The Best National Park Badges, Maps, and Souvenirs You Can Only Get While Visiting
Visiting a national park is its own reward, but there’s nothing quite like snagging a token you can remember. Plus, NPS prop collections are a great way to keep track of how many parks you’ve visited. Of course, LNT best practices mean you should leave that rock where you found it, but luckily the park’s visitor centers offer fun badge programs, awesome maps, and plenty of other souvenirs among which ones to choose. Here are some fan favorites.
NPS passport stamps
Each park visitor center has its own unique passport stamp, which includes the date. You can stamp your own national parks passport book or find your favorite on sites like Etsy. Because the stamp changes daily, the only way to get the real deal is to jump in and ink it in person.
Emily Pennington, Outside writer and author of the next book Savage, has visited 62 of the 63 national parks and makes a point of collecting a stamp on each visit. “It was a great way to make sure I not only went to each visitor center, but also read about the park’s history, talked to a ranger, and looked at a map,” she says.
Some of the most coveted are for true enthusiasts: hike 12 kilometers on foot or by mule to the bottom of the Grand Canyon to earn a Phantom Ranch stamp.
Don’t sleep on the free maps available at national parks. They’re full of useful information about the wildlife, hiking trails, and history of the park, and they make great memories. You can download official park maps in advance, but if you want a hard copy, pick one up at the visitor center.
Pennington catches them in every park she visits. “I still have all my cards on my bookshelf to this day,” she says
Golda Israel, a nurse who has visited dozens of national parks, says she also keeps park maps. She likes that they are free and readily available. “I can always look at the map to see the locations of that trail or that lookout or viewpoint,” Israel says.
Cost: from 50 cents
Pressed coin machines are available at many of the most popular national parks, including Yosemite, Sequoia, and Acadia, to name a few. Choose from a handful of designs, turn the crank several times, and a flat, oblong, newly decorated penny comes out. Put them in a coin book or bulletin board.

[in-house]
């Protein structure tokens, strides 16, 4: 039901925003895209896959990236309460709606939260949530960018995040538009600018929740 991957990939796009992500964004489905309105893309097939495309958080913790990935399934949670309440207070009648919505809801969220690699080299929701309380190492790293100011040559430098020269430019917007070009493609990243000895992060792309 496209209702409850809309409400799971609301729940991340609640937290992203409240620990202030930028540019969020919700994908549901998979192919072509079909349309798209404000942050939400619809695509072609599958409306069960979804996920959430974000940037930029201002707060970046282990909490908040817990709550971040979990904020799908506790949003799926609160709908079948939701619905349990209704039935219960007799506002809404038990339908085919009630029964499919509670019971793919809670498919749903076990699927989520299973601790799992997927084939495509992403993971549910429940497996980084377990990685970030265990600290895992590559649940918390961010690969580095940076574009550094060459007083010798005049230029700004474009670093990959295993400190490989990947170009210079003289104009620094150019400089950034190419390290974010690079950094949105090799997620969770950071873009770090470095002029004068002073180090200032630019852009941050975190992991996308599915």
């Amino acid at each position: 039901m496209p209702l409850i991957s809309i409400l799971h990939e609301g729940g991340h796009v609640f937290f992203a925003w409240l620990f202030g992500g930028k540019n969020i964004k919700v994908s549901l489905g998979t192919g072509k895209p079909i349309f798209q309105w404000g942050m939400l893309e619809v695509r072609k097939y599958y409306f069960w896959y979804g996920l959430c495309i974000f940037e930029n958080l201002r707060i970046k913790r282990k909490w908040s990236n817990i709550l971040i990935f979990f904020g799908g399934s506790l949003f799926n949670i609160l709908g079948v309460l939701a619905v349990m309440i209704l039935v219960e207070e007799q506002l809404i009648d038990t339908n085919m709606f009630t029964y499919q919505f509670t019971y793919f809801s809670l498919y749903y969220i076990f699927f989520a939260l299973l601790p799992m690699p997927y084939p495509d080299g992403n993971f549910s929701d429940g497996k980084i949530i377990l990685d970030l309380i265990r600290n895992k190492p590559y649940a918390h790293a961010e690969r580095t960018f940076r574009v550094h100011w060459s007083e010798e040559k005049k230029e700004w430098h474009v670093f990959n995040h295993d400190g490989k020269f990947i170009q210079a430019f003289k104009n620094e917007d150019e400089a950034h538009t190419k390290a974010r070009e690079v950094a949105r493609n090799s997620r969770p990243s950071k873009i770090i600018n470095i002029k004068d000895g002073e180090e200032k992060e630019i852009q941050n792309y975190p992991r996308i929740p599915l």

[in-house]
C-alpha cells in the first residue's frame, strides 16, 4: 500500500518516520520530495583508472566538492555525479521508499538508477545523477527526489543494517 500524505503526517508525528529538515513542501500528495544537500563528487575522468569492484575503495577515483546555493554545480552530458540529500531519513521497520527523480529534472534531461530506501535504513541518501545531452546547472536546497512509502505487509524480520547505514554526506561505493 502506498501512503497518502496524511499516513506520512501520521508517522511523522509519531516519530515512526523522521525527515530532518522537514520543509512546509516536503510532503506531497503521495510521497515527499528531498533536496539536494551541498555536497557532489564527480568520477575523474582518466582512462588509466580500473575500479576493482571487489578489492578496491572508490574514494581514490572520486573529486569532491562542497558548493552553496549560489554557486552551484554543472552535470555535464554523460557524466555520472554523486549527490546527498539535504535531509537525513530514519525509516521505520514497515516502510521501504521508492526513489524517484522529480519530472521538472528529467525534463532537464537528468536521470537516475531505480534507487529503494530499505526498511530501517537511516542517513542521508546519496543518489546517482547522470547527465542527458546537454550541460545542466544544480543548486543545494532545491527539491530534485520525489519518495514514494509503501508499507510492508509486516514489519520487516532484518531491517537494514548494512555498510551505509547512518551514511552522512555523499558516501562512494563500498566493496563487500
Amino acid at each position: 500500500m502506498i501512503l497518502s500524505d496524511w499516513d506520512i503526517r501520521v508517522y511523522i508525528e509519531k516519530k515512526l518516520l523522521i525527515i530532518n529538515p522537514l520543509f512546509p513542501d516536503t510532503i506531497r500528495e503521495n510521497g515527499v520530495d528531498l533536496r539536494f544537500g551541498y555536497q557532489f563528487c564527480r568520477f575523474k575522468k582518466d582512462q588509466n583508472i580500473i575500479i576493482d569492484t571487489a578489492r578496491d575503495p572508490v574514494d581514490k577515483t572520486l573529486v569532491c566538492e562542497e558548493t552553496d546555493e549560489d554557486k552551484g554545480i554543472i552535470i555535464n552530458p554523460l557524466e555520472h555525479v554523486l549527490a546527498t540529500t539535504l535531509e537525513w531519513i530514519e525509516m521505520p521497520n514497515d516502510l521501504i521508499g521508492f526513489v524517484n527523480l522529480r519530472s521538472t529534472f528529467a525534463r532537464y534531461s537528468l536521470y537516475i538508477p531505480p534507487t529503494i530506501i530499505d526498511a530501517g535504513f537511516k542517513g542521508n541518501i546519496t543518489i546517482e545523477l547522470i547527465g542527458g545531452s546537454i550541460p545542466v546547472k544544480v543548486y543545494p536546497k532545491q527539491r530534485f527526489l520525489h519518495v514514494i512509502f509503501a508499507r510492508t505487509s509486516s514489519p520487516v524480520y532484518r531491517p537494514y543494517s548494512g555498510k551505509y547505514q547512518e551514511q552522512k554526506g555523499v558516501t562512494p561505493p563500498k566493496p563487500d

Junior Ranger Badges
The Junior Ranger program is for children ages 5 to 13, but anyone can participate. Future Junior Rangers complete a series of activities unique to the park or park unit they are in, then turn in their completed assignments to the local ranger, who swears them off and gives them a wooden badge.
The activities are engaging and usually take about an hour to complete. For example, at Fort Frederica National Monument on St. Simons Island in Georgia, Junior Rangers ran errands as couriers in the 1700s. They are also given a functional spyglass to watch for incoming Spanish ships and a compass for plotting cannon ranges from the ruins of the fort above the Frederica River.
But they are not just for children. “I love the Junior Ranger program because it’s an invitation to make our parks a hands-on and educational experience,” says outdoor advocate and homesteader Katie Boué, who has completed more than 20. “Nothing like than being asked to step onto a track and find a specific type of plant or rock. You become closer and more connected to your environment.
Almost all national parks and monuments have a junior ranger program, but you can confirm before visiting the NPS website. Although some aspects of the program have moved online during the pandemic, in-person visits remain the only way to receive a wooden badge.
The classic entrance sign shot is a repeatable format that looks great in a video, and you don’t have to be a talented photographer to pull it off. Most entrance signs are accessible by car, so people of all skill levels can reach them.
Pennington says she “became obsessed” with taking entry photos once the COVID pandemic temporarily suspended passport stamps. Along with his maps of the park, entrance photos are another easy souvenir for the Israel Park superfan, who otherwise makes sure not to take any items from the parks.
If entry photos aren’t your thing – let’s face it, they aren’t always the most interesting views – try giving your own take on the idea. That’s what outdoor activist Mikah Meyer did on his three-year journey to each national park unit. “I wasn’t sure what that different cohesive photo would be at first, but my journey taught me about the complete lack of LGBTQ+ representation in the outdoor industry and culture,” Meyer says.
So he started taking pictures of himself with the rainbow flag in front of the most emblematic places in each park. “I was able to communicate that there was someone here from the queer community, who proudly enjoy nature and the world famous places of our national parks.” Meyer said.
Whatever keepsake you choose, remember to make sure it’s something you really want. Pennington says she tries to keep her picks practical and recommends everyone “do a quick check to make sure this isn’t something that’s going to end up in the trash a year later.”